4. Purely inductive circuits and the concept of inductive reactance

5. Voltage/current relationships in inductive AC circuits

6. Saturation and the behaviour of inductance upon saturation in an AC circuit

7. Hysteresis associated with AC supply and hysteresis loss

8. Purely capacitive circuits: Capacitive reactance, series and parallel capacitor calculations

9. Voltage/current phase relationships of capacitive AC circuits

10. Dielectric loss and loss angle in a capacitor

11. Concept of impedance in AC circuits and voltage/current calculations using an impedance

12. Power in AC circuits and the concept of power factor to calculate useful power

13. Resonance in AC circuits-definition

14. Series resonance

15. Parallel resonance

16. Q factor

17. Voltage magnification

## Topics 6 and 7

Solving AC circuits using polar and Cartesian coordinates principles

1. Introduction to phasors and polar coordinates

2. Expressing an AC voltage waveform using polar coordinates

3. Using polar coordinate system to explain voltage/current relationship of an inductor

4. Using polar coordinate system to explain voltage/current relationship of a capacitor

5. Calculation of impedance of AC circuits using polar coordinates in series and parallel circuits

6. Voltage/current/impedance relationship using polar representation

7. Use of Cartesian coordinates to express voltage and current in AC circuits

8. Introduction to complex algebra and the operator ‘i’

9. Cartesian coordinates to represent AC circuits using complex notation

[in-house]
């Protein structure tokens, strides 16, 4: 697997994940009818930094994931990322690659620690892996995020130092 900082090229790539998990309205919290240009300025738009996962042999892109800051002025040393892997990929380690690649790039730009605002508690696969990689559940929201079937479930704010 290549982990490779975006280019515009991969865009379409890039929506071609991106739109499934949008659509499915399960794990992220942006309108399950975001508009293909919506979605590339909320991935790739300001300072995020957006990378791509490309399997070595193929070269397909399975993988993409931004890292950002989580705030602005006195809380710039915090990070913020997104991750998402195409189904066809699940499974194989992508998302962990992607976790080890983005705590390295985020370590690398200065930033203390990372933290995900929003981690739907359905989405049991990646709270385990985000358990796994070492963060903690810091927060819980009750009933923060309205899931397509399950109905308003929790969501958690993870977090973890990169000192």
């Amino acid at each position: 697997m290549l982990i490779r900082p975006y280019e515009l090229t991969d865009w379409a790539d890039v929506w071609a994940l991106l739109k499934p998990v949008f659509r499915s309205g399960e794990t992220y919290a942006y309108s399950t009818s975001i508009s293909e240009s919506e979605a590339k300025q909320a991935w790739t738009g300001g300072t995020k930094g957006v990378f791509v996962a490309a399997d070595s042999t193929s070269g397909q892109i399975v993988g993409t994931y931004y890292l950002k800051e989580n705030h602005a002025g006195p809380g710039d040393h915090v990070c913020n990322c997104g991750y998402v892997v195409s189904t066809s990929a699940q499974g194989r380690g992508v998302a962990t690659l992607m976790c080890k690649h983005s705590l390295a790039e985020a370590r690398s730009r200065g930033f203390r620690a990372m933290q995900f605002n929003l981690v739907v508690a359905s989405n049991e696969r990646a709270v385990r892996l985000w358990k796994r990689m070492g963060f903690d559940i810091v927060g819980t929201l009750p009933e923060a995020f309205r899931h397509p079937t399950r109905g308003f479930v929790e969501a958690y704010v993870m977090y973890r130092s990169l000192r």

10. Expressing an AC voltage waveform using complex numbers

11. Using complex numbers to explain voltage/current relationship of an inductor

12. Using complex numbers to explain voltage/current relationship of a capacitor

13. Conversion between polar and Cartesian coordinates

14. Calculation of impedance of AC circuits using complex numbers in series and parallel circuits

15. Voltage/current/impedance relationship using complex numbers

16. Use of complex numbers to express voltage and current in AC circuits with a mix of components

## Topic 8

Electromagnetism and its applications

1. The relation between current and flux produced by a conductor

2. The principle of flux linkage inducing a voltage in a coil

3. The relation between current, flux, and force on a conductor

4. Fleming’s rules

5. Application in electrical machines and transformers

## Topic 9

Electrical measurements

1. Measurement using instruments-Basic galvanometer principle

2. Analogue instruments using moving coil/moving iron principle

3. Use of shunts and multipliers

4. Ohm metres and power metres

5. Digital instruments and their principle

6. Loading effect of instruments and errors introduced

7. Oscilloscope as measuring device

8. Potentiometers

9. Bridges and their use in measurements

## Topic 10

Circuit theorems applied to AC circuits

1. Constant voltage source

2. Constant current source

3. Kirchhoff’s Law as applied to AC circuits

4. The Superposition Theorem

5. Thevenin’s Theorem

6. Norton’s Theorem

7. Thevenin and Norton equivalent networks

8. Maximum Power Transfer Theorem

9. Impedance matching

10. Delta-star transformation for circuit reduction

11. Mesh current analysis in AC circuits

12. Nodal analysis

13. Example calculations

## Topic 11

Complex waveforms and harmonics

1. General equation for a complex waveform

2. Harmonic synthesis

3. RMS, Mean and form factor for complex waveforms

4. Power associated with harmonic components

5. Resonance due to harmonics

6. Sources of harmonics

7. Harmonic analysis Fourier transform

8. Harmonic analysis using numerical methods from graphical/tabular data

## Topic 12

Unit Review

In the final week students will have an opportunity to review the contents covered so far. Opportunity will be provided for a review of student work and to clarify any outstanding issues. Instructors/facilitators may choose to cover a specialized topic if applicable to that cohort.